This figure bewitched François. He was his Noble Savage, a man of impressive physical strength and dexterity with an open and guileless demeanour. Péron’s compatriot Freycinet immediately embraced the man and François followed suit. It was in this fleeting caress that Péron got his first inkling that his appreciation was not reciprocated. The aloof Tasmanian seemed to receive the French embrace with an ‘air of indifference’. But in the fever of excitement from finally beholding this fabled noble savage, Péron overlooked this minor rebuff. Instead, he interpreted this distance as a sign that physical displays of affection had little meaning to the man, a theory he would later apply to all Tasmanians. But for the time being, Péron was enchanted by the man’s insatiable curiosity.
Immediately after their embrace, or possibly even during, the Tasmanian ran his hands over the Frenchmen’s clothes, marvelling at their white skin and their layers of attire. Opening their jackets and lifting their shirts, perhaps even rolling up their sleeves and tugging at their waistbands, he inspected their skin, punctuating his fervid manoeuvring with ‘loud exclamations of surprise’ and stamping a rapid little tattoo with his feet. The French boat then caught his eye, and he rushed over to inspect it with the same zeal. Ignoring the men still seated aboard he jumped in and immediately began running his hands along the boards, the mast and so forth.
He was distracted momentarily by a bottle of arrack given to him by one of the bemused sailors. Holding the bottle in the sun he slowly turned it, catching the rays of light that glinted off its surface, but then promptly threw it overboard, returning his attentions to the boat. The flurry of activity as one of the ‘vexed’ sailors splashed into the water to rescue the valuable liquor did not distract the Tasmanian who by then was endeavouring to push the boat off and master the art of sailing for himself. François was charmed by the man’s display of energetic inquisitiveness, and impressed by his deductive reasoning, for he would later write with patronising warmth that they were ‘the most striking demonstrations of attention and reflection which we had ever seen among savage nations’.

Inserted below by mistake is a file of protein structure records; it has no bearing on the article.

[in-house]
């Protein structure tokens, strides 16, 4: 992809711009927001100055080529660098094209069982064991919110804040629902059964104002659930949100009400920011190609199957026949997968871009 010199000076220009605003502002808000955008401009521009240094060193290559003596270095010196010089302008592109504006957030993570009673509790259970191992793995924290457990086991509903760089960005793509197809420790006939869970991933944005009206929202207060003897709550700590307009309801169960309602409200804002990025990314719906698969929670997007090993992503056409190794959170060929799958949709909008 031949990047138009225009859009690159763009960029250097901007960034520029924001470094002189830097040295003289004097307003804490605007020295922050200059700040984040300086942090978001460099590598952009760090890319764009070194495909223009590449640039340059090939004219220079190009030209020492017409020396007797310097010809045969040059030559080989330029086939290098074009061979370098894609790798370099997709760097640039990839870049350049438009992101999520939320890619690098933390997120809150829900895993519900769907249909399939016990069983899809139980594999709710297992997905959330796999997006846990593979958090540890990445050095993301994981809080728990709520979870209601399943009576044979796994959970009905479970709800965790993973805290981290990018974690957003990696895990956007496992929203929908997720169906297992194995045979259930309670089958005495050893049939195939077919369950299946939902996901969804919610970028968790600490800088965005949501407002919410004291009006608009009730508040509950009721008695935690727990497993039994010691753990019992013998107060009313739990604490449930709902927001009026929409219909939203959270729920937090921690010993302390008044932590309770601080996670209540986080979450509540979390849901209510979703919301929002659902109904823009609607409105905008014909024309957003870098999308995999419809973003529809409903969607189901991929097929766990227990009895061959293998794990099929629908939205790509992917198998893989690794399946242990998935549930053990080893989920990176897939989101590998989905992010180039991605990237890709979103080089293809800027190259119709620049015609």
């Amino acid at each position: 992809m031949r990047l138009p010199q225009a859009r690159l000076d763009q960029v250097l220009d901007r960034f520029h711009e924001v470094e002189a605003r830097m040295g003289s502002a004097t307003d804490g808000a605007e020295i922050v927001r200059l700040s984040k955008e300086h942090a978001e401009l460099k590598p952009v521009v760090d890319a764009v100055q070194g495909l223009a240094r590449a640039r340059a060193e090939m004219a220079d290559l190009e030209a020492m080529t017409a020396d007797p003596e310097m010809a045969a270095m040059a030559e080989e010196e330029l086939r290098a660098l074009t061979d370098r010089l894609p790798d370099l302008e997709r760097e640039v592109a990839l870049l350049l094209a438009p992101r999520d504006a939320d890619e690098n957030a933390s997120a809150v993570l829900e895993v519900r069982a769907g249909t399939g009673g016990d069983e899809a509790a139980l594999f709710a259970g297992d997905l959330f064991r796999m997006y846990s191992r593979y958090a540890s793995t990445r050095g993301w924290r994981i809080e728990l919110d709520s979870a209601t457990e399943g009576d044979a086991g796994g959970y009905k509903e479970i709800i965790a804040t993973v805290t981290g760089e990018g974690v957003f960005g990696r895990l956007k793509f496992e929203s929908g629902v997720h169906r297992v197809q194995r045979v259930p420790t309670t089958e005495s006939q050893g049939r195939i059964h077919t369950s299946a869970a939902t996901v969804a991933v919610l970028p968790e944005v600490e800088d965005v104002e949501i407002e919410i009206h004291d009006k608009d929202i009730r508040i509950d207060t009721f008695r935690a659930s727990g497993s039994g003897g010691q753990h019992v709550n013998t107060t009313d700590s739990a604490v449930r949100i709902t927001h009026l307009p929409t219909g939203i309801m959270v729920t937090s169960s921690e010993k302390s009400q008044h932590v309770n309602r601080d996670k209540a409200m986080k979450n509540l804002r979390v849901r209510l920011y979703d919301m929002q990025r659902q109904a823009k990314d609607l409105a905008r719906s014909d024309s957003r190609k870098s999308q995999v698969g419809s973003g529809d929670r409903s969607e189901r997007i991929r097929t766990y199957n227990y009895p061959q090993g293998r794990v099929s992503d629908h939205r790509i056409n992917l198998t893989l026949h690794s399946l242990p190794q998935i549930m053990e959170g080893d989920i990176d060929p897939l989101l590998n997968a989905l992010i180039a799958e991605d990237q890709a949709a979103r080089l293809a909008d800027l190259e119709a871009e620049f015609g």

While this scene was being played out in the water, Péron and Freycinet wandered further ashore to meet the second Tasmanian in a somewhat less frantic exchange. This man’s salt-and-pepper hair and beard suggested that he was more than 50 years old. While obviously anxious and frightened by the strangers’ sudden appearance, he still managed to give an impression of ‘kindness and candour’. After the obligatory scrutinising of their white skin and dishevelling of their clothes, he beckoned two women to join them on the beach.
Taking a moment to deliberate, the women approached, though this time the elder of the two took the lead. Her complete nakedness revealed that the skin of her belly was a topography of ‘furrows’ and ridges, a telltale sign for Péron that she had mothered many children. The younger woman nursed a baby girl, giving Péron an excuse to linger over his description of the shape and fullness of her bosom. But when he lifted his gaze to her face he was taken aback by her expression as she openly returned his stare. Unlike the ‘kind and friendly’ countenance of the older couple, this young woman had ‘fire’ burning in her eyes. Yet, as her eyes flitted back to her baby they changed, becoming warm with affection as she fondled and cared for it in a display of ‘maternal love’ that François could only assume was a peculiarity of women the world over. Again, Péron overlooked her momentary flintiness in his enchantment of their presence.
After this meeting Péron’s compatriots wished to move on to begin their scientific transactions, but François opted to stay with the two women and the Tasmanian patriarch in an endeavour to ‘collect some words of their idiom’. Meanwhile the young man continued his active engagement with the sailors, gathering wood and lighting a fire upon realising the Frenchmen’s desire to warm themselves. As both parties converged at the fire François had another opportunity to delight in the innocence of these children of nature.
Suddenly the young woman let out a scream, which ‘alarmed’ everybody. Upon realising the cause of her distress the French were filled with mirth, laughing heartily at her childlike mistake. Having mistaken a sailor’s gloves for a hand, she feared that this alien man could simply detach it ‘at pleasure’. It is this first stage of the romance, during the attraction that François feels at first sight of the Tasmanians, that the ill-fated bottle of arrack again re-enters the story.